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America's Track & Field Stadiums: Maryland

America’s Track & Field Stadiums: Maryland

| On 09, Apr 2016

Cole Field House was the home of Maryland Terrapins basketball through 2002, and also hosted fourteen editions of a major indoor invitational.

Our 50-part series on America’s track and field stadiums and facilities goes to Maryland, just north of yesterday’s post (Virginia).

Largest: Johnny Unitas Stadium

Towson’s Johnny Unitas Stadium seats 11,198, which makes it the largest track stadium in Maryland. The stadium is on its third name; it was originally known as Towson Stadium, then renamed Minnegan Stadium to honor a former coach and athletic director. It was named for the Baltimore Colts legend because he had taken on the job of finding a corporate naming sponsor just a few weeks before his sudden death in 2002.

Track-specific: Ludwig Field

As with many track-specific facilities, Maryland’s Ludwig Field is shared with the soccer program. The track is named for longtime coach Jim Kehoe, who turned the Terrapins into the ACC’s dominant track program in the 1960s. Its current seating capacity is listed at 7,000, which makes it by far the largest track-only facility in the state.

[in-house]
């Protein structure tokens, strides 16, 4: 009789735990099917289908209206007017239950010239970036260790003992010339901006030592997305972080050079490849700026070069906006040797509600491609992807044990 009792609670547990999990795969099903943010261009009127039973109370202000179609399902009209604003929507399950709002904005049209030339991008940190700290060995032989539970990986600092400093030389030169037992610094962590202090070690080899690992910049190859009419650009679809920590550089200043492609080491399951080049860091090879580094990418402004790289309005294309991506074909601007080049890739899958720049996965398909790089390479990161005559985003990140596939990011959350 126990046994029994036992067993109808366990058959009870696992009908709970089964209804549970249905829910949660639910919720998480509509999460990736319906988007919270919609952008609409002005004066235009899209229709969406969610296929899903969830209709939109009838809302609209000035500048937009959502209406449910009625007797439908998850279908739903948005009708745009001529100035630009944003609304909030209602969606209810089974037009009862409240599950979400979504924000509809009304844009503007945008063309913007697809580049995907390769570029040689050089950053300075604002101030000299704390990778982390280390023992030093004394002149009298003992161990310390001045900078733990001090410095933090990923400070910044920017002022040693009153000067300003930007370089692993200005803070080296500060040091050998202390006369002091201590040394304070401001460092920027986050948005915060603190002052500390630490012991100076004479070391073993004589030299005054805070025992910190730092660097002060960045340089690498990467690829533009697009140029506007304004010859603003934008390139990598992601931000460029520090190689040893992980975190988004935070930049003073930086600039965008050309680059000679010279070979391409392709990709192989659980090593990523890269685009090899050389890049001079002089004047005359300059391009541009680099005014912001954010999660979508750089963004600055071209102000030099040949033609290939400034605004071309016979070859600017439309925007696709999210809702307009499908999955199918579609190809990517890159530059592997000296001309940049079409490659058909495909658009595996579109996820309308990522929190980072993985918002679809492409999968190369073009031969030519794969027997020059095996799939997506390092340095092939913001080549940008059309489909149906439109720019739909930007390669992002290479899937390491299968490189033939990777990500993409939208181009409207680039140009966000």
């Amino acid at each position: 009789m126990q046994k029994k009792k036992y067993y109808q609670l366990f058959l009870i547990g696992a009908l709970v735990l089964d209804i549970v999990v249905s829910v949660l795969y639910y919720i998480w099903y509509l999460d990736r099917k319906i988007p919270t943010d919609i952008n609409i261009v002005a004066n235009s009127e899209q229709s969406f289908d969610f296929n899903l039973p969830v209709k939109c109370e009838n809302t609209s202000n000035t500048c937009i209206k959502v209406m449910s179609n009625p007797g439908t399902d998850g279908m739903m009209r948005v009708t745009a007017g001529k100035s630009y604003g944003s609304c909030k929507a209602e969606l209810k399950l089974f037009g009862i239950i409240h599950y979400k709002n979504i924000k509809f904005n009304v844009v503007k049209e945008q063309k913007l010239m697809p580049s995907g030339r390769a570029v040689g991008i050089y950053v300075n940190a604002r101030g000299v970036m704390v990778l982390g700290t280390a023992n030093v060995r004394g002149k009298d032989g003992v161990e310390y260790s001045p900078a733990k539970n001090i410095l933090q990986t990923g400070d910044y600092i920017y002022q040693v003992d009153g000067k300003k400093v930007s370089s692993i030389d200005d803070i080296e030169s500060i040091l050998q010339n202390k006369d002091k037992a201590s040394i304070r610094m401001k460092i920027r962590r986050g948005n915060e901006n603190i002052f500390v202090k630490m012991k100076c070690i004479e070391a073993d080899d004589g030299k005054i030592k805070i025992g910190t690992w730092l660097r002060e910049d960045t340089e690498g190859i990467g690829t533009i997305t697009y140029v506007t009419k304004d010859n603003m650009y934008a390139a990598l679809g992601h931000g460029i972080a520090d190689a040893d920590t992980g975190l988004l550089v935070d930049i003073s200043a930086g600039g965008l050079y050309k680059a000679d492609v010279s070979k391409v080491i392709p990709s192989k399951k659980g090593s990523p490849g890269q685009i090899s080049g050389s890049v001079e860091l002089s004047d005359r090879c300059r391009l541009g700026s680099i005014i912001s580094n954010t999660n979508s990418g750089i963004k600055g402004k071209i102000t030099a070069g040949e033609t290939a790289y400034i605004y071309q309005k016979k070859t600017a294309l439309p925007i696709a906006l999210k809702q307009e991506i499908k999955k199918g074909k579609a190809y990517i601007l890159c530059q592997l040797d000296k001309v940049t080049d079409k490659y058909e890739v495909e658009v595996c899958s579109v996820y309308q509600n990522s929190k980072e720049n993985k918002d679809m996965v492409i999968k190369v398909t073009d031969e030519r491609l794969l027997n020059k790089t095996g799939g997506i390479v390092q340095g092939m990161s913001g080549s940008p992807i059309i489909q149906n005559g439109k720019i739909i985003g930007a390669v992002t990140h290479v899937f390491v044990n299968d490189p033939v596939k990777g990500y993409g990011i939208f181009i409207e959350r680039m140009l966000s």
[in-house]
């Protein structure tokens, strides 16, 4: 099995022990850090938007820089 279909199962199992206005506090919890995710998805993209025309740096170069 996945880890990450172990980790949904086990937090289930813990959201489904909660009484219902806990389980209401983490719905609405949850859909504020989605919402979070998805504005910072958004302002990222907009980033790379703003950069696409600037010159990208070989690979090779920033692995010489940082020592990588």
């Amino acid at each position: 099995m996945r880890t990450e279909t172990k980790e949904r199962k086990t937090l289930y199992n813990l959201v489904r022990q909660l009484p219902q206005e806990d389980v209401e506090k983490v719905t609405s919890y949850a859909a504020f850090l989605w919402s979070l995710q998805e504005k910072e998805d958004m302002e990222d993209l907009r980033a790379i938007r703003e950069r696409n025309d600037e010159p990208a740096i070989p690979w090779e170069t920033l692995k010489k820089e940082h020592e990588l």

Most Picturesque: Greenway Avenue Stadium

Greenway_avenue_stadiumMaryland is a geographically diverse state, and most people don’t realize how mountainous the western portion is. My parents briefly lived in Cumberland in the late 1950s and knew about the Greenway Avenue Stadium. This product of the 1930s Works Progress Administration has permanent seating for 6,054 but grass berms allow as many as 15,000 to view football games, track meets, and various community events.

Gone but not forgotten: Cole Field House

Cole Field House was the home of Terrapin basketball from 1955 to 2002, and it also hosted the CYO National Invitational indoor meet from 1970 to 1983. It was traditionally the first major meet of the year in the East, and at its peak it drew as many as 11,873 fans.


  1. Thanks for the memories re: Cole Field House. My very first indoor track meet as a Villanova freshman was the 1971 CYO Invitational running a 4 by 880 relay. Very exciting. The CYO truly signified the beginning of the indoor season and hosted many great competitions over the years including Dick Berkley’s (a Villanova alumnus) world record indoor mile in 1977. 1971 was also the debut run of the talented local athlete Dr. Meriwether who ran in his medical smock winning the 60 yards (if my memory serves me correctly). I believe Barry Brown (Florida Track Club) may have won the 2 mile. Those were the heady days of indoor track…. If we could only re-establish the circuit perhaps our sport could regain the status it once had.

    Jerry Bouma,
    Villanova Track,
    Class of 1974

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